Yesterday I received a text from my wife Siva just after leaving my office: “Apparently Pirsig died today.”
I stopped in my tracks and noticed that the space created by sadness was filling up with joy. There was solidarity with the man himself, knowing his struggles with grief and mental afflictions. There was gratitude for the many hours of reflective inspiration, intellectual companionship and panoramic insight he offered. But above all I felt touched that Siva knew I would want to know.
We have known each other for almost twenty years now. In the very early stages she came to visit me in Edinburgh, on a train from Oxford. I saw her alighting with Zen in the Art of Motorcycle Maintenance in her hand. She saw that I saw, with an expression of gentle exasperation that that I have never forgotten. The book is brilliant and singular, but it is not easy.
This is my 1989 edition of his first book which was published in 1974, three years before I was born. I first tried to read it while I was an undergraduate at Oxford, but despite studying Philosophy and doing well in exams I didn’t understand it. Later when I was travelling as a professional chess player I read it again and the confluence of lived experience, intellectual analysis and what he beautifully calls ‘lateral drift’ began to cohere. I ‘got it’.
Pirsig offers many ideas that are still relevant and resonant. The idea of ‘gumption traps’, the limitations of academic understanding, the indefinability of ‘quality’ and much more. His distinction between classical and romantic understanding — broadly how things work and how things feel— feels particularly pertinent because it speaks to the pervasiveness of technology that we don’t understand. There are connections to Matthew Crawford’s work on our need for an ‘attentional commons’ and some fertile overlaps with Iain McGilchrist’s emphasis on our two main forms of perception — discriminating focus and broader contextual awareness.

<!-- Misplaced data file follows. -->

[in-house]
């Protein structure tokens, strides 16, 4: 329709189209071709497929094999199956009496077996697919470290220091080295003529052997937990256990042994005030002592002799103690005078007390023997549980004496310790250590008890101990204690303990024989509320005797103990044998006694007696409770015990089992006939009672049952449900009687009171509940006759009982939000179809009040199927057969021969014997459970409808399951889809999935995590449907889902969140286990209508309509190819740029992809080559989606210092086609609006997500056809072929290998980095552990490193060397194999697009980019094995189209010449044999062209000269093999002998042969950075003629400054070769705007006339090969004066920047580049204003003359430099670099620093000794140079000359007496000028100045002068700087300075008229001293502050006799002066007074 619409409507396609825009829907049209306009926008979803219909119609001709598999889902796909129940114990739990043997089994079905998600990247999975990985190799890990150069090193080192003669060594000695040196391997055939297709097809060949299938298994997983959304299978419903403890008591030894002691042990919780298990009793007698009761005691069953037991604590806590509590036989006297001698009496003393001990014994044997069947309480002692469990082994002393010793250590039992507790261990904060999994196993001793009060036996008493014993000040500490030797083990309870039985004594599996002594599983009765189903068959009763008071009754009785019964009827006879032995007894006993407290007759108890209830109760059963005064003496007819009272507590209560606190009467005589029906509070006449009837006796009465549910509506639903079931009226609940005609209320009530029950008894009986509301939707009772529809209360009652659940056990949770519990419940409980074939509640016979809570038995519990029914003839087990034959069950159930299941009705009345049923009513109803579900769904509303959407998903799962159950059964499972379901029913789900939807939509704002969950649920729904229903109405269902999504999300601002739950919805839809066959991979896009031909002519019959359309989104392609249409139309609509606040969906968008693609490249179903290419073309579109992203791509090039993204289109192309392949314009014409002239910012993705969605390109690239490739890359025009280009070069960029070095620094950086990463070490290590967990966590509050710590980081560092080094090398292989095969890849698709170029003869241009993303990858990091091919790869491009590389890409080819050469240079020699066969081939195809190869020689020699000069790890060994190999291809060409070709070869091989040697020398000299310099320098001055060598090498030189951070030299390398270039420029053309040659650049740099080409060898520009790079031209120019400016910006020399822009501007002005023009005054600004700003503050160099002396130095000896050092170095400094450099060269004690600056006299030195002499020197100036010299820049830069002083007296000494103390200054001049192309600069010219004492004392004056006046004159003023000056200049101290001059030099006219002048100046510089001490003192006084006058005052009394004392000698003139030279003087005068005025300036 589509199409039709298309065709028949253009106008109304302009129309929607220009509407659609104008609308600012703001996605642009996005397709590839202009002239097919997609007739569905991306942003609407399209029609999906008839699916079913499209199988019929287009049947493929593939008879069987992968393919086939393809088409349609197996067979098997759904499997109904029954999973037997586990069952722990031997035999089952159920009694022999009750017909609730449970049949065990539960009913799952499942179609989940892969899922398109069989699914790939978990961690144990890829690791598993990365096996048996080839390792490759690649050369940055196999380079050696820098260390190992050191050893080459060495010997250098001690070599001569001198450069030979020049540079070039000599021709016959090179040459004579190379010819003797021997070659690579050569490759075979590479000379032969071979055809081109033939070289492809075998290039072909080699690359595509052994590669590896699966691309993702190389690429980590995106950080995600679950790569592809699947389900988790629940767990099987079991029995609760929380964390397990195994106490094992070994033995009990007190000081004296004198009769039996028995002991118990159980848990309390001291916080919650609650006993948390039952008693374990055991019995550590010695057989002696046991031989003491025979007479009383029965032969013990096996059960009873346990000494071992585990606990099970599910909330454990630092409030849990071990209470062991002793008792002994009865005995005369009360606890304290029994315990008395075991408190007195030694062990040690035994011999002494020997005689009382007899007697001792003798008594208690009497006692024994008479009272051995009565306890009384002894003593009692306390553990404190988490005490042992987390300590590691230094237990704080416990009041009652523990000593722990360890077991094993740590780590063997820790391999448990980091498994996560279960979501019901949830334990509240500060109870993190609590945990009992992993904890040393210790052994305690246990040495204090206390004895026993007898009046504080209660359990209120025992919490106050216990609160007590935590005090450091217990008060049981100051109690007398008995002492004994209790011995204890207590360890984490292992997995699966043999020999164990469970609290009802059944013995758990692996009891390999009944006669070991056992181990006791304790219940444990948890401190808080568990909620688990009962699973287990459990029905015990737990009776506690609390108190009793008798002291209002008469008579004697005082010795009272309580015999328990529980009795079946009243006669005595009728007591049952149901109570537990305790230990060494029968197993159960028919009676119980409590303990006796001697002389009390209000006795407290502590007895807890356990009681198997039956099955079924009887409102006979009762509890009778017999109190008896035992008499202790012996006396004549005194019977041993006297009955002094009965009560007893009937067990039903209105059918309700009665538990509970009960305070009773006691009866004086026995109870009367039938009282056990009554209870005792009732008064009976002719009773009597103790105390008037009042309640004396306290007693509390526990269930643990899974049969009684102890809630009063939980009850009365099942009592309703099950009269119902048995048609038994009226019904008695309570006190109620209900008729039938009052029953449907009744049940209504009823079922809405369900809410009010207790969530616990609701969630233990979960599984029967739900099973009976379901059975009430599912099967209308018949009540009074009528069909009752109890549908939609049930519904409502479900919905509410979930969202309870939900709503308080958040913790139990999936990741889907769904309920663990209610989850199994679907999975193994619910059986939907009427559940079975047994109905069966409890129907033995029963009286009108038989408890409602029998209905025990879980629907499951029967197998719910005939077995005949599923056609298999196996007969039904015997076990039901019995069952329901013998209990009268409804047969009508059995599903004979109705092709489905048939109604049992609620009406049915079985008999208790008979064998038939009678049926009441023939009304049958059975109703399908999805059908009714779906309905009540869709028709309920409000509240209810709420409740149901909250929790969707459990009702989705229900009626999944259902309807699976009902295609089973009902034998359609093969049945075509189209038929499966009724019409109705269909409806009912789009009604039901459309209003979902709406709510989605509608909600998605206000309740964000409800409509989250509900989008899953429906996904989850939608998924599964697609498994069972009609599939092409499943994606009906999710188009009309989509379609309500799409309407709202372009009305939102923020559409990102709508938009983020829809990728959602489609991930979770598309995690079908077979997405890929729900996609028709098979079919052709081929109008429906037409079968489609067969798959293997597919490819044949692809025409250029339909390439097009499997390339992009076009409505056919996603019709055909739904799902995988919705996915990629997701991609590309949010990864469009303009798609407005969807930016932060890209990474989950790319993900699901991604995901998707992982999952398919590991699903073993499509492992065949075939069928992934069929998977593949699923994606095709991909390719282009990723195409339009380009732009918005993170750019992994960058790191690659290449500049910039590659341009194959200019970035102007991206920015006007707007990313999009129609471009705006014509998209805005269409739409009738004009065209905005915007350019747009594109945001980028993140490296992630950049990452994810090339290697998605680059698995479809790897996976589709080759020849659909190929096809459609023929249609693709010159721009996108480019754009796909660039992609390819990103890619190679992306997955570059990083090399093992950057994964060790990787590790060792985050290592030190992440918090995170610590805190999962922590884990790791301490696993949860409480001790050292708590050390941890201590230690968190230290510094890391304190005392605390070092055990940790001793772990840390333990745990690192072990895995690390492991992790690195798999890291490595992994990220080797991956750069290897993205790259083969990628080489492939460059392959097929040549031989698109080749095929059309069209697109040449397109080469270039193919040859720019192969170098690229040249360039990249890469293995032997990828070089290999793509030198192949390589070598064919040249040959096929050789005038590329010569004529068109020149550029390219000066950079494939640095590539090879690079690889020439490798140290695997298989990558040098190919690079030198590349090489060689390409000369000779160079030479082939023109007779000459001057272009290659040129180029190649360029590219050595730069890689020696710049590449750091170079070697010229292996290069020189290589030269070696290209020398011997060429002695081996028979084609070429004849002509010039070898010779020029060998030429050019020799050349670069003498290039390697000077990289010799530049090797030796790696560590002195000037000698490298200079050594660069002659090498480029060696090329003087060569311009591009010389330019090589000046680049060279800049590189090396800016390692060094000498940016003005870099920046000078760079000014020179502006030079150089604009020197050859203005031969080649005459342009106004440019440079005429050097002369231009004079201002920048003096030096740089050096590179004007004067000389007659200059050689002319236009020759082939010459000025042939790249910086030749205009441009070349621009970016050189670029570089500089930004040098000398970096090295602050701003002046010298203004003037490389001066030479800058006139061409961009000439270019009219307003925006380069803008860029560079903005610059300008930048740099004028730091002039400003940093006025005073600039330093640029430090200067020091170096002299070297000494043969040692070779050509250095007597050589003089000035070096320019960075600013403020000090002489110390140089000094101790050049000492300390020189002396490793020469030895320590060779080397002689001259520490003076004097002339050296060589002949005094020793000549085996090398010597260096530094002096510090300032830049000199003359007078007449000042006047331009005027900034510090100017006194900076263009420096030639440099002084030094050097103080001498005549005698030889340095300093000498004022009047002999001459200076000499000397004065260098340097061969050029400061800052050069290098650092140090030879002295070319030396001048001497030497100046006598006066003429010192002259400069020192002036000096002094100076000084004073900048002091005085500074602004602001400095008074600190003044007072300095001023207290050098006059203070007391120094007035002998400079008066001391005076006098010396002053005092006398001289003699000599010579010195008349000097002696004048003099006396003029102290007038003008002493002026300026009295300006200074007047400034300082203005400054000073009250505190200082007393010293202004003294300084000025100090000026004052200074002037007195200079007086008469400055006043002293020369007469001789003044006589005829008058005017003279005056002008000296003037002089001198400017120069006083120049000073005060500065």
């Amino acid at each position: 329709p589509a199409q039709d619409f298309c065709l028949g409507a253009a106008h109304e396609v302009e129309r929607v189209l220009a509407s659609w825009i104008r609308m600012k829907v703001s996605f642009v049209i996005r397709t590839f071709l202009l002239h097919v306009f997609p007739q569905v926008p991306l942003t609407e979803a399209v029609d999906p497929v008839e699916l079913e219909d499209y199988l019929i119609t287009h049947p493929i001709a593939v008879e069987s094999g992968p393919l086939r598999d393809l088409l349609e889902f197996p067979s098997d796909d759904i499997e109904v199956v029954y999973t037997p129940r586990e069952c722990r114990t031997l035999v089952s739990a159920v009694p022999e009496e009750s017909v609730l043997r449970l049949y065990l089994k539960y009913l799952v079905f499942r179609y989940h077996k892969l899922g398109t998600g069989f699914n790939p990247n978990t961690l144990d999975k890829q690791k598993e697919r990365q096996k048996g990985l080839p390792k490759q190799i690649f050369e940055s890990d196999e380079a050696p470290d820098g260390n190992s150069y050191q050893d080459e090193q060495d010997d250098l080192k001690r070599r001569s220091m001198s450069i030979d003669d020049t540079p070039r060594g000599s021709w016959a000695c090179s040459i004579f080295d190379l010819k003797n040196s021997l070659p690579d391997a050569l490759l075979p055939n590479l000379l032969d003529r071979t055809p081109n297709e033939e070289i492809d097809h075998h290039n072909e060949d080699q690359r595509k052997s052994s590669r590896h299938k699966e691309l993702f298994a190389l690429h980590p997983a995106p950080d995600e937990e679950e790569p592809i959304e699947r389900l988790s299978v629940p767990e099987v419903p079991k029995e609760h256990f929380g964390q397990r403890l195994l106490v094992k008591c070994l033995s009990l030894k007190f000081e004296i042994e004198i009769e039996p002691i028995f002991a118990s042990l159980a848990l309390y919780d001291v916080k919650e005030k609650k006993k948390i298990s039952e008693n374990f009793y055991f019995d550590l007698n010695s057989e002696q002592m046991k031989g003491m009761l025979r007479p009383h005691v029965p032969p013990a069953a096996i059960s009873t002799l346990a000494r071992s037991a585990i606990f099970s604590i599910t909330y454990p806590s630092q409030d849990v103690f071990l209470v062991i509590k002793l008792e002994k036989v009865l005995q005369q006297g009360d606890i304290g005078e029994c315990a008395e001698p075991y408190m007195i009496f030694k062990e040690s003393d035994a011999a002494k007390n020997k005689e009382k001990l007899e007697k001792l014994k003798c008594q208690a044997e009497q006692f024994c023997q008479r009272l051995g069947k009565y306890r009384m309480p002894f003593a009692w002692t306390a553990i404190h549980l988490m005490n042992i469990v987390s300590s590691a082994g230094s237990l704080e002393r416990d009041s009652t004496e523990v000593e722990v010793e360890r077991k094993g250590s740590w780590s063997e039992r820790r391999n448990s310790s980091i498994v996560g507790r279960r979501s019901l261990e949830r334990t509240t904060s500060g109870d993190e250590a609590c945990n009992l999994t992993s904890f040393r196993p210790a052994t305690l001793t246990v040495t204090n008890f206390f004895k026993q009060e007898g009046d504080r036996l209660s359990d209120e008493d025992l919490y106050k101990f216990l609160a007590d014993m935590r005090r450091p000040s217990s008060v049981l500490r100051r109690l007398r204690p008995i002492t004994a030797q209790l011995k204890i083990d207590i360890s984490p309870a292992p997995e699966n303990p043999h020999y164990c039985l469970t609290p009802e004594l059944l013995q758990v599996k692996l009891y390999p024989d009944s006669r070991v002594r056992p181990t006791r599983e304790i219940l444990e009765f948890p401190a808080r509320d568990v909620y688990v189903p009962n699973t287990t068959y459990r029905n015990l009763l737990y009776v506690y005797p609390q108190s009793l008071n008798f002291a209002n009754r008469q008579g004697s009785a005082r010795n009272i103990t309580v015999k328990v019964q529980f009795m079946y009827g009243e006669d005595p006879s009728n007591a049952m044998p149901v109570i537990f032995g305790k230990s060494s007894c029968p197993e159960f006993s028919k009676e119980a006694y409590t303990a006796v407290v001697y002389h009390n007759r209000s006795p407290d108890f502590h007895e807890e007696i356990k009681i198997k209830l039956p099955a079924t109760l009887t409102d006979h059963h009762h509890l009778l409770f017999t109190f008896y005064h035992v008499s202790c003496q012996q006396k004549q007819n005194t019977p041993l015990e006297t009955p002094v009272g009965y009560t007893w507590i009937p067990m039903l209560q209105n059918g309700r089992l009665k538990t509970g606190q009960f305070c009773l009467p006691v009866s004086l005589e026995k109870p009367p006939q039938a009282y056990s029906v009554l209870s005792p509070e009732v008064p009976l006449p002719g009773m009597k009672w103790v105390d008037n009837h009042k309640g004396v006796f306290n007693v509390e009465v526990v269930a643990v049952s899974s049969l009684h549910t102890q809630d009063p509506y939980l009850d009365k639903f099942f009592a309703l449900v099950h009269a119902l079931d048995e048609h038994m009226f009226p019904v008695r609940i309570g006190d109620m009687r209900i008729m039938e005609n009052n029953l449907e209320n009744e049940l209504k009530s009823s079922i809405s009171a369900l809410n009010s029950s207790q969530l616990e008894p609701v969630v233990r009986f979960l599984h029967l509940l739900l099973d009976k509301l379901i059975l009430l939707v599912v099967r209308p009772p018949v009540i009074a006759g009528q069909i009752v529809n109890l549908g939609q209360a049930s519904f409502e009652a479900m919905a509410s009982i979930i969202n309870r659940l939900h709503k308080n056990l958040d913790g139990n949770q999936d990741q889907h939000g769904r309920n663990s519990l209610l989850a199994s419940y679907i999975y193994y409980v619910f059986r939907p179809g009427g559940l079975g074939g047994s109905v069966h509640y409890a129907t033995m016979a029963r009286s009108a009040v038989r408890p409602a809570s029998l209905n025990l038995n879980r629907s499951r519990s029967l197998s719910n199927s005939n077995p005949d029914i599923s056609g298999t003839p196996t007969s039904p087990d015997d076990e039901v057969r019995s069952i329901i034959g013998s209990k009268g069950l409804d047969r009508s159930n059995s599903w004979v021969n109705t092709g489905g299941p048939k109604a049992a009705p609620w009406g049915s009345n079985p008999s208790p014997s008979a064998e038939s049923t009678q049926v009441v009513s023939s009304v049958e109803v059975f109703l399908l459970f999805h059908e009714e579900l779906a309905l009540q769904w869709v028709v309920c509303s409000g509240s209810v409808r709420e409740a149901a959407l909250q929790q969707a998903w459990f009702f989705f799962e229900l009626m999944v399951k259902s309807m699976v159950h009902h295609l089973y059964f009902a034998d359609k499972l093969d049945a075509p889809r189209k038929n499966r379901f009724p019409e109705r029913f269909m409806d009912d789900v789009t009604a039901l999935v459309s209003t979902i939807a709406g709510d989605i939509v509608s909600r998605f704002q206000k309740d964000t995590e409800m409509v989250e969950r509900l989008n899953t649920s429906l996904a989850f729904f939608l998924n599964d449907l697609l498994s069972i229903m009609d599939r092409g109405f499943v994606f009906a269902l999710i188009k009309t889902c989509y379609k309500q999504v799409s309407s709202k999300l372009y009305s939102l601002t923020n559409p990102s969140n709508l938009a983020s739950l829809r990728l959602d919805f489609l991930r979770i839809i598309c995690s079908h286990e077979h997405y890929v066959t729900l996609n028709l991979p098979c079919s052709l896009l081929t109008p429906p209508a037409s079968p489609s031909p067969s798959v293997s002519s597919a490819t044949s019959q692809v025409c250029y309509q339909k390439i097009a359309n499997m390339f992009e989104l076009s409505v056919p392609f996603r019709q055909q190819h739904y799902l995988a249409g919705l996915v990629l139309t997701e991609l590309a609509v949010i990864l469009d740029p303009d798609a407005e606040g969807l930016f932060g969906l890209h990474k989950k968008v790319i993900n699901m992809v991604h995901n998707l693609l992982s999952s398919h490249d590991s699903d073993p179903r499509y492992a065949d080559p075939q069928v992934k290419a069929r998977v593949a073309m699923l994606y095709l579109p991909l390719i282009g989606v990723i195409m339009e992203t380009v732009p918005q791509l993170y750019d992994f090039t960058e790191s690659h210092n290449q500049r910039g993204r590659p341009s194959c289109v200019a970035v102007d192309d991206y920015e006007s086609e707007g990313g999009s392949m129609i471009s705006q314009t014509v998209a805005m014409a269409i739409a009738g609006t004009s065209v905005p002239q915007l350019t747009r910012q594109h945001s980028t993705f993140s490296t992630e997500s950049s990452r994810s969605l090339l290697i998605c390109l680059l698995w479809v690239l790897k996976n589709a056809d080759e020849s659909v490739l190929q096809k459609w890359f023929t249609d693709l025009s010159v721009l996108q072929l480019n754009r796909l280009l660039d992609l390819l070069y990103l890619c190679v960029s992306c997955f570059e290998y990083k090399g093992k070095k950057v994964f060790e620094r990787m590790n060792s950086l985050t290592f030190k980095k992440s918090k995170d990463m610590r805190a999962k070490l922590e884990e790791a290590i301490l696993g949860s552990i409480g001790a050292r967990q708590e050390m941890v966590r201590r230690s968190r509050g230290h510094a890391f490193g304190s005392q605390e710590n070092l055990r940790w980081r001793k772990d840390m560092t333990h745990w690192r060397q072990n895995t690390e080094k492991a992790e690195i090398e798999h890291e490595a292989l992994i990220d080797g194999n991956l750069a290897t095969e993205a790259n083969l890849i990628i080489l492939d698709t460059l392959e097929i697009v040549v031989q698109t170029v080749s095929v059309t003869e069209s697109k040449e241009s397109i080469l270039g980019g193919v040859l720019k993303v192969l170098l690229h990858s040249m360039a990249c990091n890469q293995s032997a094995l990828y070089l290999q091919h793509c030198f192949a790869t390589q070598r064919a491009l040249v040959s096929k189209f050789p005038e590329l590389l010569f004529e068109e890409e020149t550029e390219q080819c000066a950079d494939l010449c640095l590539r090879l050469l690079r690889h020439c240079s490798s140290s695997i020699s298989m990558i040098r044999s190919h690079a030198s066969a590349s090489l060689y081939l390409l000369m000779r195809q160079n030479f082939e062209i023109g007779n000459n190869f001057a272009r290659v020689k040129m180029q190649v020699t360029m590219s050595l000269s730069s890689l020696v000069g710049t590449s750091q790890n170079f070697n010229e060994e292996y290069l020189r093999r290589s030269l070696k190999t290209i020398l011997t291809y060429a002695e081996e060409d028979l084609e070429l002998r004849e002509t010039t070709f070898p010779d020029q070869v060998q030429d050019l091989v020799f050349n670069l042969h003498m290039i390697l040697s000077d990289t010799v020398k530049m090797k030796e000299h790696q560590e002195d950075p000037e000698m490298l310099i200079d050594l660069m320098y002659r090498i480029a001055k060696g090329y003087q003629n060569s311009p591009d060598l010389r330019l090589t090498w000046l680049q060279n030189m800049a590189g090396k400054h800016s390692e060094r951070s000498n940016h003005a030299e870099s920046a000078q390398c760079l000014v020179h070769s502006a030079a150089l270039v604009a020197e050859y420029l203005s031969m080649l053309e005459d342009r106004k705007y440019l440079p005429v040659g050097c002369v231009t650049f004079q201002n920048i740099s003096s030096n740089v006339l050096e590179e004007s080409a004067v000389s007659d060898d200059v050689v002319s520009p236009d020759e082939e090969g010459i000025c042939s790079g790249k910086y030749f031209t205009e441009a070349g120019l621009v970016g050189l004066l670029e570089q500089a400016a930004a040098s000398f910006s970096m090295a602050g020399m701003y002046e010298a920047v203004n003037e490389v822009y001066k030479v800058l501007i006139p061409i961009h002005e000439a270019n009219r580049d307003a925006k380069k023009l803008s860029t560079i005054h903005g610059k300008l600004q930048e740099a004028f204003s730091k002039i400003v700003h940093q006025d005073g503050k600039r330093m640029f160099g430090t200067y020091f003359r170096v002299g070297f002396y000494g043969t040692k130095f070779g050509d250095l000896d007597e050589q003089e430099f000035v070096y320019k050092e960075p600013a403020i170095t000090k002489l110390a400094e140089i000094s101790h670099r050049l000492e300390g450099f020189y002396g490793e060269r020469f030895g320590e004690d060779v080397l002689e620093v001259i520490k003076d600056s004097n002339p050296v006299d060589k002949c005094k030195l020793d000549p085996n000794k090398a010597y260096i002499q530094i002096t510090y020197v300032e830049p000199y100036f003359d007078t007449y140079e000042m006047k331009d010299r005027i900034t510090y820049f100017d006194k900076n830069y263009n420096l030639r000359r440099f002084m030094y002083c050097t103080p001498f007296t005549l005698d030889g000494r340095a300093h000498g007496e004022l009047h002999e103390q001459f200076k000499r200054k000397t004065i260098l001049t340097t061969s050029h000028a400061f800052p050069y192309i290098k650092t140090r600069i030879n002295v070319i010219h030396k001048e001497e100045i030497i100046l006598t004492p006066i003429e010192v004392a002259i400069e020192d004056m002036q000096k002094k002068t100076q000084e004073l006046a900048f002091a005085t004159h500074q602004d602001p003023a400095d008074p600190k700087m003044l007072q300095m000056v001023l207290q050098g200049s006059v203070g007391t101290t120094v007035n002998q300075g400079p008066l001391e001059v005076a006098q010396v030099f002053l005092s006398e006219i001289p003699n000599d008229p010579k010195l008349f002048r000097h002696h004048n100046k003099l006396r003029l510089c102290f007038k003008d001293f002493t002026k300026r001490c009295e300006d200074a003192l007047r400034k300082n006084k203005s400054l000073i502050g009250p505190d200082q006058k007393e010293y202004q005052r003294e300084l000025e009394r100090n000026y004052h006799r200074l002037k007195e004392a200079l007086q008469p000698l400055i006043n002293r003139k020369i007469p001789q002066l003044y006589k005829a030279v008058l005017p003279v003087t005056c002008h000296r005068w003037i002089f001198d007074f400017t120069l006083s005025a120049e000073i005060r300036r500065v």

I read his second book, Lila, and also enjoyed it. I remember he presented a version of the great chain of being, and ended with a beautiful summary of what his ‘metaphysics of quality’ was about. For Pirsig, ‘quality’ is the fundamental feature of the world, and something beyond the subject/object distinction we tend to build our ideas of reality around. The following extract from right at the end of Pirsig’s second book captures the main idea; goodness, quality or value is something we can intuit directly when we unlearn our cultural conditioning:
…They were all walking down the road … when one of those raggedy nondescript dogs that call Indian reservations home came onto the road and walked pleasantly in front of them … [the woman] asked John ‘What kind of dog is that?’. John thought about it and said, ‘That’s a good dog.’… The woman …wanted to know what genetic, substantive pigeonhole of canine classification this object walking before them could be placed in. But John Wooden Leg never understood the question. He wasn’t joking when he said ‘That’s a good dog’. He probably thought she was worried the dog might bite her … John had distinguished the dog according to it’s Quality, rather than according to its substance. That indicated he considered Quality more important…
Good is a noun. That was it. That was what Phaedrus had been looking for. That was the homer, over the fence, that ended the ball game. Good as a noun rather than as an adjective is all the Metaphysics of Quality is about. Of course, the ultimate Quality isn’t a noun or an adjective or anything else definable, but if you had to reduce the whole Metaphysics of Quality to a single sentence, that would be it.